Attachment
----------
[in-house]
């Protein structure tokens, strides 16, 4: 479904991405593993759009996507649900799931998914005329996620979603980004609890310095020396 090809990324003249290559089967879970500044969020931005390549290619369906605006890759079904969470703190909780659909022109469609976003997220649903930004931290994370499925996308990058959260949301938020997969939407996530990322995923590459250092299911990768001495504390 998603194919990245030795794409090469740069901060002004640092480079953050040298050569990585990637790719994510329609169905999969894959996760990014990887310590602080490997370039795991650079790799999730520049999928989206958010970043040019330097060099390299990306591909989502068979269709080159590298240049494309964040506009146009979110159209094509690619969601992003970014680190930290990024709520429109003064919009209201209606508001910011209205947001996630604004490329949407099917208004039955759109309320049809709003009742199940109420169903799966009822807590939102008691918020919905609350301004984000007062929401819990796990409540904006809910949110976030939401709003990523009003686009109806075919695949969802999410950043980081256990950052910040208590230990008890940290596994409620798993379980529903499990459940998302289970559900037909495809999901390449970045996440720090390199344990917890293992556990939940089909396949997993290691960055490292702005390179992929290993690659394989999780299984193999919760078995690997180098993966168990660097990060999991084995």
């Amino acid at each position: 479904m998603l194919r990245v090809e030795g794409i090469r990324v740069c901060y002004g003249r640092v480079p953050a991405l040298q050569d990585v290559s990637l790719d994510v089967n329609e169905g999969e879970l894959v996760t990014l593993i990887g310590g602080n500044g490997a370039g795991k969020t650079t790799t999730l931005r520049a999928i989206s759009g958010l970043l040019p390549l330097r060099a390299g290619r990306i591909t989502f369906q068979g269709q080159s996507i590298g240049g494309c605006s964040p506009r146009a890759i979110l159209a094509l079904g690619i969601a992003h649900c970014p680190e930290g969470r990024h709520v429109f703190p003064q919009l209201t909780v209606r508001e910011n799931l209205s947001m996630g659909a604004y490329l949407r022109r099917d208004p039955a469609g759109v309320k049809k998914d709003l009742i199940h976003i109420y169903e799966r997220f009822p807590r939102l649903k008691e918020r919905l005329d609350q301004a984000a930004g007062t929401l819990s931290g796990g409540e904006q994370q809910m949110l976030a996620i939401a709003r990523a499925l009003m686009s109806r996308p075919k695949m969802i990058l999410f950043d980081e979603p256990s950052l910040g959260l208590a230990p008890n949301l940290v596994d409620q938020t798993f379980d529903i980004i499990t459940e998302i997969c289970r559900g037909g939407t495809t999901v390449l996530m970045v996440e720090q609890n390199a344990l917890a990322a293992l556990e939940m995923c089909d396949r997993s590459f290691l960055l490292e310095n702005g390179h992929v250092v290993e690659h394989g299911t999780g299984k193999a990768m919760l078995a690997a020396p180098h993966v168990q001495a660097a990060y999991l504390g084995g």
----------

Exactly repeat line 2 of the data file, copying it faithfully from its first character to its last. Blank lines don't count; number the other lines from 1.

């Protein structure tokens, strides 16, 4: 479904991405593993759009996507649900799931998914005329996620979603980004609890310095020396 090809990324003249290559089967879970500044969020931005390549290619369906605006890759079904969470703190909780659909022109469609976003997220649903930004931290994370499925996308990058959260949301938020997969939407996530990322995923590459250092299911990768001495504390 998603194919990245030795794409090469740069901060002004640092480079953050040298050569990585990637790719994510329609169905999969894959996760990014990887310590602080490997370039795991650079790799999730520049999928989206958010970043040019330097060099390299990306591909989502068979269709080159590298240049494309964040506009146009979110159209094509690619969601992003970014680190930290990024709520429109003064919009209201209606508001910011209205947001996630604004490329949407099917208004039955759109309320049809709003009742199940109420169903799966009822807590939102008691918020919905609350301004984000007062929401819990796990409540904006809910949110976030939401709003990523009003686009109806075919695949969802999410950043980081256990950052910040208590230990008890940290596994409620798993379980529903499990459940998302289970559900037909495809999901390449970045996440720090390199344990917890293992556990939940089909396949997993290691960055490292702005390179992929290993690659394989999780299984193999919760078995690997180098993966168990660097990060999991084995």